What is it?
The electric car market doesn’t hang around. When the original Audi e-tron was launched in 2018, it was one of the very first ‘premium’ electric SUVs around and marked a whole new electrified age for the four-ringed manufacturer. These days, however, things aren’t quite so simple with rivals of all shapes and sizes now available.
It’s why Audi has seen fit to give its e-tron a bit of a refresh. Now badged Q8 e-tron – to bring it closer into line with the rest of the range – it’s got a whole host of updates and additions. But can that help it to rise to the top of the EV pile? We’ve been finding out.
Central to the ‘new’ parts of the Q8 e-tron is a larger battery which means more range – something absolutely crucial in a high-end EV. More on that later, however, as the rest of the changes revolve around an updated exterior design which is a little more futuristic than before. You might notice that the Q8 e-tron wears Audi’s new ‘flat’ logo design now, too.
That redesign is far from just skin deep, however, as revisions to the car’s aerodynamics mean that it’s better equipped to ‘cut’ through the air than before. Again, this helps maximise range.
What’s under the bonnet?
We’re driving the 55 quattro today which, in Sportback specification, delivers up to 343 miles of range from a charge. You slightly less range – up to 330 miles – in the regular Q8 e-tron as a result of its less aerodynamically-efficient bodystyle. It’s significantly more than the 274 miles you would’ve got from the old e-tron 55.
Zero to 60mph comes in just 5.4 seconds and it’ll top out at 124mph, too. It’s worth mentioning, too, that all Q8 e-tron models come with a dual-motor setup, lending them all-wheel-drive. Fast charging means that the 55 e-tron’s 106kWh battery can be taken from 10 to 80 per cent in as little as 31 minutes when you’re hooked up to a suitably rapid charger,
What’s it like to drive?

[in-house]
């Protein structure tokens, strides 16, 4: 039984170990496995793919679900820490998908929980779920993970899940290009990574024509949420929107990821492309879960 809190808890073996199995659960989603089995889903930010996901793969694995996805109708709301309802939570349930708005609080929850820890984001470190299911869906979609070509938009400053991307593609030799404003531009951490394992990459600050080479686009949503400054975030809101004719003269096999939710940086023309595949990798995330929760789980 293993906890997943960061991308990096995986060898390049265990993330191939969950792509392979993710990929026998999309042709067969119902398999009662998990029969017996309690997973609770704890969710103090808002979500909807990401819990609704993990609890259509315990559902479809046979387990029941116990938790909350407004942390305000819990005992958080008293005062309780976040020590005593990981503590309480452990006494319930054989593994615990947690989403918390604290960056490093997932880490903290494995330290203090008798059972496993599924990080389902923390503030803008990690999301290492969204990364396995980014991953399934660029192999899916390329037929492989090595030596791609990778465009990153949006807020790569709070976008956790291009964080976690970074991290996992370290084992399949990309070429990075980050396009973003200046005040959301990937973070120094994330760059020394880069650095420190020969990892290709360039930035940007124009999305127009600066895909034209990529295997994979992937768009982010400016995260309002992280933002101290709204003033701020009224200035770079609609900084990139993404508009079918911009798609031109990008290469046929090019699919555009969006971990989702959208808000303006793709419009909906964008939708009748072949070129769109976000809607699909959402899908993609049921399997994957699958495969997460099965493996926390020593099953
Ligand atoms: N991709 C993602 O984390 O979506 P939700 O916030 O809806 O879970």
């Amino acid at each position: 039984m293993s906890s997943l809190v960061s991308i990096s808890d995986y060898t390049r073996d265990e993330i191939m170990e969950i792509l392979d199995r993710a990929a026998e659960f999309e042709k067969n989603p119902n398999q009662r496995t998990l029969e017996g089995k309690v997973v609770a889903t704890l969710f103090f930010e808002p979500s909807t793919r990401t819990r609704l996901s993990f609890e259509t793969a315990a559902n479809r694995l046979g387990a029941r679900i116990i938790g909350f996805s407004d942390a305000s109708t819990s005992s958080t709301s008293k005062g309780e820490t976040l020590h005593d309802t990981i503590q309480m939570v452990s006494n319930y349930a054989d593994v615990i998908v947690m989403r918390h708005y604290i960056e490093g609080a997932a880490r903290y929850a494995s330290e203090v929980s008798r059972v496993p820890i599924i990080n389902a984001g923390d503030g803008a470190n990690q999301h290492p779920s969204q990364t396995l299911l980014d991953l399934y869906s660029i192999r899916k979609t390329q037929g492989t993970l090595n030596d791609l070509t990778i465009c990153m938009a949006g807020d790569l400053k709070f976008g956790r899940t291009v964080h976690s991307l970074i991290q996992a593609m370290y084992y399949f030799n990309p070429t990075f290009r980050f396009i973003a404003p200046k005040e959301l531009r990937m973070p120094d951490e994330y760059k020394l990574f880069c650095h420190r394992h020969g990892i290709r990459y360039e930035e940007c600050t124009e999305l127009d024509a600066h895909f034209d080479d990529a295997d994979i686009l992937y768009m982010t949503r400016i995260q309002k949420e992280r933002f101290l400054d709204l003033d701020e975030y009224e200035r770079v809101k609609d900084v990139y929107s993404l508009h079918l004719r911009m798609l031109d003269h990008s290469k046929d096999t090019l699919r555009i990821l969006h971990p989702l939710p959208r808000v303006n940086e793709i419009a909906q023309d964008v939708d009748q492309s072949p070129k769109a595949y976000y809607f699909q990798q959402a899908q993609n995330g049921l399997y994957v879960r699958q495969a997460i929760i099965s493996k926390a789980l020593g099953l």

The Q8 e-tron remains just as comfortable and refined to drive as the original e-tron was. Audi has tweaked the car’s steering slightly, but it still feels very progressive and easy to judge. The acceleration that you’re able to access remains impressive, too, and the Q8 e-tron gets up to speed in a way that’s not all that believable for a car of this size.
There’s still a small amount of bristle at lower speeds – the Q8 e-tron sometimes struggles to deal with potholes or road imperfections. However, once you increase the pace it’s very relaxed and plush, with good suppression of exterior noises. There’s a small amount of sound generated by the tyres, mind you, and this is the only thing to disturb an otherwise quiet cabin.
How does it look?
Audi has really switched up the exterior design of the Q8 e-tron. The first-generation e-tron was a rather more understated affair, but we’ve now got a completely redesigned front end which incorporates a single light bar which runs across the top of the grille – a must-have in the current EV market, it seems.
Around the back, things play a little closer to this car’s predecessor. But, as we’ve mentioned, the whole exterior has been made more aerodynamic than before with special inlets at the front helping to channel air around the wheels.
What’s it like inside?
The basic architecture of the Q8 e-tron’s cabin remains the same as before, but that’s no bad thing. You still get plenty of space, with good levels of headroom available throughout. Fit and finish is great, too, with material quality being very high across the board. There are 528 litres of boot space in this Sportback version, too, or 569 litres in the standard SUV due to its more upright design.
We also like that the Q8 e-tron retains the original car’s ‘frunk’. This 62-litre storage area housed within the ‘nose’ of the car is ideal for storing the charging cables within and means you don’t have to place them inside the car when wet or gritty. It’s a shame that more EVs don’t feature this design, in truth.
What’s the spec like?
Our car came in ‘Launch Edition’ specification, which was a limited-run affair. However, the standard range includes Sport, S Line, Black Edition and Vorsprung, with prices kicking off from £67,800 for a Sport-specification car with the smaller battery option. Standard equipment is more than plentiful, mind you, with 20-inch alloy wheels, adaptive air suspension and leather upholstery all included from the off.
You can continue to get Audi’s ‘Virtual Door Mirrors’ on the Q8 e-tron, too. They replace the standard wing mirrors with a camera that projects an image onto small screens mounted in the corners of the front part of the cabin. Though quite an exciting feature, they’re a little less intuitive to use than just using the ‘standard’ mirrors and you often find yourself looking at the wrong place when checking behind.
The refinements that Audi has made to the Q8 e-tron have definitely helped to spruce things up. Most importantly, that extended range means that the Q8 e-tron has even more long-distance appeal than its predecessor.
Against a number of rivals – including the striking BMW iX – the Q8 e-tron still feels right on the money, while its redesigned exterior means it’s got the looks to match now too.